Bernthal charms playing against type and spilling over with tenderness. His every moment onscreen is abundant with warmth, a curious choice for a hillbilly noir’s male lead, but it pays off immeasurably.

Abbott is his fascinating opposite. Both dark and imposing, Abbott’s Elwood festers and stews, a pot of simmering violence waiting to bubble over. Like Bernthal, Abbott chooses an approach to his character that is nonstandard and, in both instances, carving such believable and unusual men in such a familiar environment gives Sweet Virginia more staying power than it probably deserves.

DeWitt reminds us again of her skill with a character, embracing Bernie’s brittleness and resilience to craft an authentic presence. More impressive, though, is Poots in an aching performance.

Daggs shows confidence in his script and his performers, siding with atmosphere over exposition and letting scenes breathe. His string-heavy score and fixation with reflections and the spare light cast by a lonely street lamp create a mood that is familiar, yes, but fitting and welcome.

This is Coen territory, and where the Brothers can always find texture in even the most threadbare of material, Daggs’s film feels superficial. It holds your attention and repays you for the effort with a series of finely drawn and beautifully delivered characters, not to mention a script that invests in clever callbacks as well as character.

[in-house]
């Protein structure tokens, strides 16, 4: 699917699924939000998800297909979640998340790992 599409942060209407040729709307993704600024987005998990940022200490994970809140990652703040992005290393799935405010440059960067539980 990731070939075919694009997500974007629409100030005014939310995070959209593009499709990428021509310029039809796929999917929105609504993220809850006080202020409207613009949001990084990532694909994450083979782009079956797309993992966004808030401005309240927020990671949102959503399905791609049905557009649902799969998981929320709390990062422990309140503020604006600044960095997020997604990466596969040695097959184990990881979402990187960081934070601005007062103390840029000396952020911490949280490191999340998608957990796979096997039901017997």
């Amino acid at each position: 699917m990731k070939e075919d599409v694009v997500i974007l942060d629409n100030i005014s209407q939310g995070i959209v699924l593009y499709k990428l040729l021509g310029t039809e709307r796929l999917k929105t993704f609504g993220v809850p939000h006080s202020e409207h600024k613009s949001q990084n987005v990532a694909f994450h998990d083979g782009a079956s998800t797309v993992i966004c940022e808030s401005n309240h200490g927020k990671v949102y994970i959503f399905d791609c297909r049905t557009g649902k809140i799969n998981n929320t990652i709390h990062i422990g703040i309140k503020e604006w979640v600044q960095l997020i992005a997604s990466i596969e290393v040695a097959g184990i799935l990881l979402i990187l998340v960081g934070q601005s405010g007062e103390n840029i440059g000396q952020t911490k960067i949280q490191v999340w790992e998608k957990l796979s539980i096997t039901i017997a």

It’s a gripping film that lacks substance, a well-told reiteration on the same theme.

Change of Direction


by Hope Madden

Brit filmmaker Christopher Smith has some tricks up his sleeve.

The director/sometimes writer is willing to try most anything in the genre – from medical horror (2004’s Creep) to period horror (2010’s Black Death) to brilliant, blistering and woefully underseen horror comedy (2006’s Severance).

But he takes a harder left than usual with his latest, Detour – a noir-esque road picture with revenge on its mind.

Well-cast and enjoyably pulpy, the film follows Harper (Tye Sheridan) – law student and all around good kid – as he spins a dangerous web. He blames his stepdad (Stephen Moyer) for his mother’s coma, backing himself into a deal with local no-goodnicks Johnny Ray and Cherry (Emory Cohen and Bel Powley, respectively).

Twice the film winks toward the great Paul Newman neo-noir Harper as well as Strangers on a Train, then pulls more blatantly from Edgar Ulmer’s 1945 noir Detour. But Smith’s Detour feels more like style over substance than it does hard boiled or twisty.

Sheridan cuts a believably innocent figure, and Harper’s drunken ramblings are a hoot. Cohen – such a peach in last year’s Brooklyn – finely articulates the hot-headed, coked-out but ultimately wounded Johnny, while Powley manages to bring more than just a rosy pout to her under-developed but intriguing character.

Detour also litters the dusty road trip from Cali to Vegas with some weirdly compelling characters, chief among them Frank (John Lynch – so creepy!).

But Smith just does better when he’s working with another writer.